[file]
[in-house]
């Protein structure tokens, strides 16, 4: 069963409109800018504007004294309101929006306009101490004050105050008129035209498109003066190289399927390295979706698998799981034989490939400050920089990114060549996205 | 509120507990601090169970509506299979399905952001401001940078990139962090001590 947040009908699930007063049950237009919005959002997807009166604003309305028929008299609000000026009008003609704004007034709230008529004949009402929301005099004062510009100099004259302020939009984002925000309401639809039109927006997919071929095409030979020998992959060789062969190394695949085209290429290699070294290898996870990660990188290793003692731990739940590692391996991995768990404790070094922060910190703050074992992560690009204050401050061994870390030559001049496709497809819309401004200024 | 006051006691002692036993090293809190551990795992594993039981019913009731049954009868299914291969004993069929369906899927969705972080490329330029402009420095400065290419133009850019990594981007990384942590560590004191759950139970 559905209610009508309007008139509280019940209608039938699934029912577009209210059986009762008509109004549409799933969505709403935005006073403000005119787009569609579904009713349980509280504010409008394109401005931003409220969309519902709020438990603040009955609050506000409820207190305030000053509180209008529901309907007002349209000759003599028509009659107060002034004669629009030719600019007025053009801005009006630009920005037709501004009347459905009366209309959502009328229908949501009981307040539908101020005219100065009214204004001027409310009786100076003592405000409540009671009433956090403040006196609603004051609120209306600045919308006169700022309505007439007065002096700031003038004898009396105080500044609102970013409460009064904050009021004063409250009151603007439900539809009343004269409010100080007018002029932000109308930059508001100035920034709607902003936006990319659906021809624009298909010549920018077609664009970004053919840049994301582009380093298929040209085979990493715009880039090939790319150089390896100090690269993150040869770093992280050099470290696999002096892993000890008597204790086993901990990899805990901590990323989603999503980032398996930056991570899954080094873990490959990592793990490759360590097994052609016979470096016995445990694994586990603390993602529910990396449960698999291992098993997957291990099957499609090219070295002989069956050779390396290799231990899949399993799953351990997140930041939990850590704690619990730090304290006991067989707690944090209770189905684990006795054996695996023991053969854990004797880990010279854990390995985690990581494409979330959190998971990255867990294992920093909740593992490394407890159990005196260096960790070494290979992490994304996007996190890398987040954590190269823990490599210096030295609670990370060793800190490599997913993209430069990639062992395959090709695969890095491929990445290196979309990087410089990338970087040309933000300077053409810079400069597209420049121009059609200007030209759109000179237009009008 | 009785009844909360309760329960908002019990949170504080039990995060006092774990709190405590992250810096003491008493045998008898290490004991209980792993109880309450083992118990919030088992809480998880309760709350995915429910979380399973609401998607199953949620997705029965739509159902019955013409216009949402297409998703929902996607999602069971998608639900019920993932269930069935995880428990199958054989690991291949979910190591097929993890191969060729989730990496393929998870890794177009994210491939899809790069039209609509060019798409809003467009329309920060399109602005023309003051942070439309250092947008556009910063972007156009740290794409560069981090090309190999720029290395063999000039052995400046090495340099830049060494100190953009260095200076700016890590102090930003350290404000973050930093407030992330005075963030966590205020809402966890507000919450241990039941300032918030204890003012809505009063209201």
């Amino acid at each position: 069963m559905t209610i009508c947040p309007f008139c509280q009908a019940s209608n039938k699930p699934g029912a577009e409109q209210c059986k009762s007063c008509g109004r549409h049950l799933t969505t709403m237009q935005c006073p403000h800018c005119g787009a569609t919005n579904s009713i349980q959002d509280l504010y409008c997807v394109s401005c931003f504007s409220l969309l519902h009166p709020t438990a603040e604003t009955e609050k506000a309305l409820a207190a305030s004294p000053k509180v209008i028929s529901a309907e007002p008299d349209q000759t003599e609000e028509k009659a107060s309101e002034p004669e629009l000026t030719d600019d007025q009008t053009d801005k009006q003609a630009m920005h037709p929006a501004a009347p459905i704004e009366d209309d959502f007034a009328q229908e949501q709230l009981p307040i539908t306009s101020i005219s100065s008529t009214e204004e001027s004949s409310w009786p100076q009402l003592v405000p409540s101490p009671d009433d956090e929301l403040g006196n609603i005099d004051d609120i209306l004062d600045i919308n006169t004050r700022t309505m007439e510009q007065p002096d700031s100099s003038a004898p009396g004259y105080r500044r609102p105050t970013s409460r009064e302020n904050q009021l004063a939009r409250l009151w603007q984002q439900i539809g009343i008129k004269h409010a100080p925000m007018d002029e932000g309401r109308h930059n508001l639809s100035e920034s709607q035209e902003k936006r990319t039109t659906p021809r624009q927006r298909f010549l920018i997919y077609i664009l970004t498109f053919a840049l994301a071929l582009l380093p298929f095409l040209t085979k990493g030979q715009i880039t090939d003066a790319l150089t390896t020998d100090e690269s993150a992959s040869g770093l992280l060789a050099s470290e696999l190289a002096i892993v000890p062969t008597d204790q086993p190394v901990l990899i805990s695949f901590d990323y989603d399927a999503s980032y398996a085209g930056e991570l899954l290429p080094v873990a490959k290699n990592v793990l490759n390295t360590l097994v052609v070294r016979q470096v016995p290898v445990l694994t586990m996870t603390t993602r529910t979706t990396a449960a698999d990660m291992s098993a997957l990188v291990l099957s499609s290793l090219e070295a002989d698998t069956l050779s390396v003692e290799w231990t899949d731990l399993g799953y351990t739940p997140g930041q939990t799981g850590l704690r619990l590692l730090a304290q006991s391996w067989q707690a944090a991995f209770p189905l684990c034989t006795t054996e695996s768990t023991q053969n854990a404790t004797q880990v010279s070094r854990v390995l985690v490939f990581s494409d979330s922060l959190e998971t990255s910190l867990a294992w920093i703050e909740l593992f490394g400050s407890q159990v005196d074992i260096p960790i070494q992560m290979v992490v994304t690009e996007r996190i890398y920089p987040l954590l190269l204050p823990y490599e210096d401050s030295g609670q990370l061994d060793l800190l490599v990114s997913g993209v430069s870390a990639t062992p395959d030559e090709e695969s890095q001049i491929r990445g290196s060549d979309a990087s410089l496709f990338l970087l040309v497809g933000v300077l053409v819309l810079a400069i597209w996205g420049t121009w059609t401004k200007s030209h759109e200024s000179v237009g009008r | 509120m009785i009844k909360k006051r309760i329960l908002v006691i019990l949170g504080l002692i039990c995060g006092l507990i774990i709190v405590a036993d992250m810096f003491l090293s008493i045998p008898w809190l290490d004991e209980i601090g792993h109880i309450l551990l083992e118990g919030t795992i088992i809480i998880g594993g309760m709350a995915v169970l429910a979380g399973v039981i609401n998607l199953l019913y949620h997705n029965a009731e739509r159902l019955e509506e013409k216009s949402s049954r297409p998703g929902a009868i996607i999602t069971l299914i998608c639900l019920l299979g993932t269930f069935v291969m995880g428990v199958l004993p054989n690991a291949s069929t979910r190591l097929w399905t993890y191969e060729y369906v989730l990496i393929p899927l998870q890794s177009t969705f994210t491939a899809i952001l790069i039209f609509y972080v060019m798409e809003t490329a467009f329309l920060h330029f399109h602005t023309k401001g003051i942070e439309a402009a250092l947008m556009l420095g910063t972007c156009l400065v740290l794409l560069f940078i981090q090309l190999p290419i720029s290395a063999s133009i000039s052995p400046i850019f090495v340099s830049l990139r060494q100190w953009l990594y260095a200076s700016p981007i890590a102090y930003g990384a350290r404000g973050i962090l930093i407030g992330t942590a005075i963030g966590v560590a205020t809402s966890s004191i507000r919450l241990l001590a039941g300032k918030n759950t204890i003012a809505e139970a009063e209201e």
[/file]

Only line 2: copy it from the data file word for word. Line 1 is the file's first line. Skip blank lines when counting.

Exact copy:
């Protein structure tokens, strides 16, 4: 069963409109800018504007004294309101929006306009101490004050105050008129035209498109003066190289399927390295979706698998799981034989490939400050920089990114060549996205 | 509120507990601090169970509506299979399905952001401001940078990139962090001590 947040009908699930007063049950237009919005959002997807009166604003309305028929008299609000000026009008003609704004007034709230008529004949009402929301005099004062510009100099004259302020939009984002925000309401639809039109927006997919071929095409030979020998992959060789062969190394695949085209290429290699070294290898996870990660990188290793003692731990739940590692391996991995768990404790070094922060910190703050074992992560690009204050401050061994870390030559001049496709497809819309401004200024 | 006051006691002692036993090293809190551990795992594993039981019913009731049954009868299914291969004993069929369906899927969705972080490329330029402009420095400065290419133009850019990594981007990384942590560590004191759950139970 559905209610009508309007008139509280019940209608039938699934029912577009209210059986009762008509109004549409799933969505709403935005006073403000005119787009569609579904009713349980509280504010409008394109401005931003409220969309519902709020438990603040009955609050506000409820207190305030000053509180209008529901309907007002349209000759003599028509009659107060002034004669629009030719600019007025053009801005009006630009920005037709501004009347459905009366209309959502009328229908949501009981307040539908101020005219100065009214204004001027409310009786100076003592405000409540009671009433956090403040006196609603004051609120209306600045919308006169700022309505007439007065002096700031003038004898009396105080500044609102970013409460009064904050009021004063409250009151603007439900539809009343004269409010100080007018002029932000109308930059508001100035920034709607902003936006990319659906021809624009298909010549920018077609664009970004053919840049994301582009380093298929040209085979990493715009880039090939790319150089390896100090690269993150040869770093992280050099470290696999002096892993000890008597204790086993901990990899805990901590990323989603999503980032398996930056991570899954080094873990490959990592793990490759360590097994052609016979470096016995445990694994586990603390993602529910990396449960698999291992098993997957291990099957499609090219070295002989069956050779390396290799231990899949399993799953351990997140930041939990850590704690619990730090304290006991067989707690944090209770189905684990006795054996695996023991053969854990004797880990010279854990390995985690990581494409979330959190998971990255867990294992920093909740593992490394407890159990005196260096960790070494290979992490994304996007996190890398987040954590190269823990490599210096030295609670990370060793800190490599997913993209430069990639062992395959090709695969890095491929990445290196979309990087410089990338970087040309933000300077053409810079400069597209420049121009059609200007030209759109000179237009009008 | 009785009844909360309760329960908002019990949170504080039990995060006092774990709190405590992250810096003491008493045998008898290490004991209980792993109880309450083992118990919030088992809480998880309760709350995915429910979380399973609401998607199953949620997705029965739509159902019955013409216009949402297409998703929902996607999602069971998608639900019920993932269930069935995880428990199958054989690991291949979910190591097929993890191969060729989730990496393929998870890794177009994210491939899809790069039209609509060019798409809003467009329309920060399109602005023309003051942070439309250092947008556009910063972007156009740290794409560069981090090309190999720029290395063999000039052995400046090495340099830049060494100190953009260095200076700016890590102090930003350290404000973050930093407030992330005075963030966590205020809402966890507000919450241990039941300032918030204890003012809505009063209201």